CAL sells, leases five jets
China Airlines Ltd (CAL, 中華航空) yesterday said it sold five Airbus SE A330-300 jets to Irish leasing company Altitude Aircraft Cal I Ltd for between US$30 million and US$33 million each and immediately leased them back to maintain its capacity. CAL reported a loss of about NT$90 million (US$2.9 million) from the transaction, as the disposal gain of US$156 million was less than the five jets’ asset value of NT$4.942 billion. CAL said the number of its passenger airplanes remains at 70.
TSE raises NT$455 million
TSE Corp (元晶), which makes solar modules and helps clients install solar panels, has raised NT$455 million via a rights issue, it said in a filing with the Taiwan Stock Exchange yesterday. The company plans to use the proceeds to repay bank loans. Shareholders subscribed to the newly issued 65 million common shares at NT$7 per share, the filing said. The price represented a 12.5 percent discount to the stock’s closing price of NT$8 in Taipei trading yesterday.
Asustek, institute sign deal
Asustek Computer Inc (華碩) yesterday signed a memorandum of understanding with the Chungshan Institute of Science and Technology to collaborate on various digital applications, such as cloud-based storage, an artificial intelligence (AI) development platform and Internet of Things technologies. Asustek last year worked with the National Applied Research Laboratories in the development of the supercomputer Taiwania. The company aims to expand the supercomputer’s AI and big data capabilities by the end of this year.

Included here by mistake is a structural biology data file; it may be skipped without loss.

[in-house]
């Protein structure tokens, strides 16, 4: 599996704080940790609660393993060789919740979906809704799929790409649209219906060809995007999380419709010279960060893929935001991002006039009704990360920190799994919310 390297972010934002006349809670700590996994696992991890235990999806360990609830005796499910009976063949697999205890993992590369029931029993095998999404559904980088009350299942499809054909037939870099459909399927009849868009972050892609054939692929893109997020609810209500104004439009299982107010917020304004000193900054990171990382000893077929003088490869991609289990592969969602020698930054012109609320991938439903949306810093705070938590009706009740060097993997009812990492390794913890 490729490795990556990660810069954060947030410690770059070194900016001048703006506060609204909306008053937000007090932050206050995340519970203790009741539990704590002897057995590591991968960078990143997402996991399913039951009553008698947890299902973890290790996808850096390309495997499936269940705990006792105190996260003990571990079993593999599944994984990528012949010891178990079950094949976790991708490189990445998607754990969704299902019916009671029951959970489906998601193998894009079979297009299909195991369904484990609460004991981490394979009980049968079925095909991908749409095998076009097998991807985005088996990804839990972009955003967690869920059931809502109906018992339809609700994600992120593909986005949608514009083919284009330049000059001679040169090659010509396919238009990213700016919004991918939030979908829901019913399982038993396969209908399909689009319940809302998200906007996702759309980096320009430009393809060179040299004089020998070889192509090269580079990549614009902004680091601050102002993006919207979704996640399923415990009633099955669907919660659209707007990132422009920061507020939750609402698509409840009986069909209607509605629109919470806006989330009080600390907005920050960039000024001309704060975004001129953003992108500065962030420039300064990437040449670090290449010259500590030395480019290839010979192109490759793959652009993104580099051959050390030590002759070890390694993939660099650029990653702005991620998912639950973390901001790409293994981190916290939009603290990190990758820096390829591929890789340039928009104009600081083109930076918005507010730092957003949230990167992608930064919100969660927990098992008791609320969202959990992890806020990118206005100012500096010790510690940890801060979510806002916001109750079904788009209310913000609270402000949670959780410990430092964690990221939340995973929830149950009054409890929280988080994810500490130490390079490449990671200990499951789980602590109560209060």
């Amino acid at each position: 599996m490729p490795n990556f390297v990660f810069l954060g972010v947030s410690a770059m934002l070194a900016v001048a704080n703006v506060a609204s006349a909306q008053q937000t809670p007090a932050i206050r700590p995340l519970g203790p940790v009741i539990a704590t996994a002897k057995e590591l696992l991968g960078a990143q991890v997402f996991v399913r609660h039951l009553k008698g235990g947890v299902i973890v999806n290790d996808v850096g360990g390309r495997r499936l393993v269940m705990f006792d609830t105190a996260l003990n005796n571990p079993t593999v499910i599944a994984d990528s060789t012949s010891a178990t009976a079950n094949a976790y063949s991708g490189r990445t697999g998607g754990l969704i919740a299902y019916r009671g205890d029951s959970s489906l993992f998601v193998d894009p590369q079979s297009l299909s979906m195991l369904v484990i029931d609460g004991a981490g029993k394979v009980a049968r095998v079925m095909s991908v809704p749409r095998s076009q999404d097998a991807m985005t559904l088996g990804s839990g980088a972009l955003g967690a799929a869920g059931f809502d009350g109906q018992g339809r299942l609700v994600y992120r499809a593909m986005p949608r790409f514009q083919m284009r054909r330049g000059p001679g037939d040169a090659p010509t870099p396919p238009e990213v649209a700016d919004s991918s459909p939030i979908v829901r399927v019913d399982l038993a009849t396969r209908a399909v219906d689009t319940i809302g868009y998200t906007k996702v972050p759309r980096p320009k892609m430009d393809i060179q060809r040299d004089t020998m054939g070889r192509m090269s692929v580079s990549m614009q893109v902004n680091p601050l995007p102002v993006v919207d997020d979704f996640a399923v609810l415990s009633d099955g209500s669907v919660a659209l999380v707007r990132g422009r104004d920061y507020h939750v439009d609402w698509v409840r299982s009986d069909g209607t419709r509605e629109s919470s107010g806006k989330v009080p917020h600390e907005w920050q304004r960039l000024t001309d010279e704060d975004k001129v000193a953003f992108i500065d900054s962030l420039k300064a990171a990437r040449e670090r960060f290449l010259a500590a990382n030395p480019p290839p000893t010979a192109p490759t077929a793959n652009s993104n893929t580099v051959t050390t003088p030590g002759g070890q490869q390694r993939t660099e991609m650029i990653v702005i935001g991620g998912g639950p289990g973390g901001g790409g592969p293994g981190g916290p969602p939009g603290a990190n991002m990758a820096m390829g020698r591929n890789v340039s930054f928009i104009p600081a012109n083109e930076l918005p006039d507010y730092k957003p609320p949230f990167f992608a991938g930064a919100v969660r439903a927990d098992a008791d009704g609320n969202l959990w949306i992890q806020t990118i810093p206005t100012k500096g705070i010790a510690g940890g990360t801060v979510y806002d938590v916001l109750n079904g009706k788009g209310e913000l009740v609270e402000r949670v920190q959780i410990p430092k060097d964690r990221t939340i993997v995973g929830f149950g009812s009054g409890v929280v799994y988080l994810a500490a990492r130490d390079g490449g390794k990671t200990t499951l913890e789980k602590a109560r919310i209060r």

Wages post stable growth
The average regular wage rose 2.42 percent from a year earlier to NT$41,927 in July after a 2.33 percent year-on-year increase in June, the Directorate-General of Budget, Accounting and Statistics reported on Wednesday. The average earned income, which includes regular salary plus bonuses, overtime pay and other irregular income, also rose 2.53 percent to NT$53,017, the agency said. In the first seven months of the year, the average regular wage climbed 2.32 percent to NT$41,702, while the average earned income grew 1.81 percent to NT$56,360, it said.
Orsted to sell green bonds
Danish energy developer Orsted A/S on Wednesday said that it is planning to issue New Taiwan dollar-denominated green bonds on the local market by the end of the year. The company said in a statement that it is in talks with a consortium — led by BNP Paribas SA and Deutsche Bank AG — that includes CTBC Bank (中國信託銀行) and Bank of Taiwan (臺灣銀行) to underwrite the sale. It did not disclose the financial terms for the planned issue. Funds raised from the bond sale would be injected into Taiwan’s offshore wind power industry, Orsted said.
Iron Force sales rise 9.14%
Iron Force Industrial Co (劍麟), which supplies seat belts, airbag inflators and safety parts, on Tuesday reported that cumulative revenue in the first eight months of the year increased 9.14 percent to NT$3.06 billion due to rising shipments of automotive safety system parts, led by precision tubes for pretensioner seat belts. The company said in a news release that order visibility and factory utilization rates have improved this year, as major vehicle brands increase adoption of safety parts.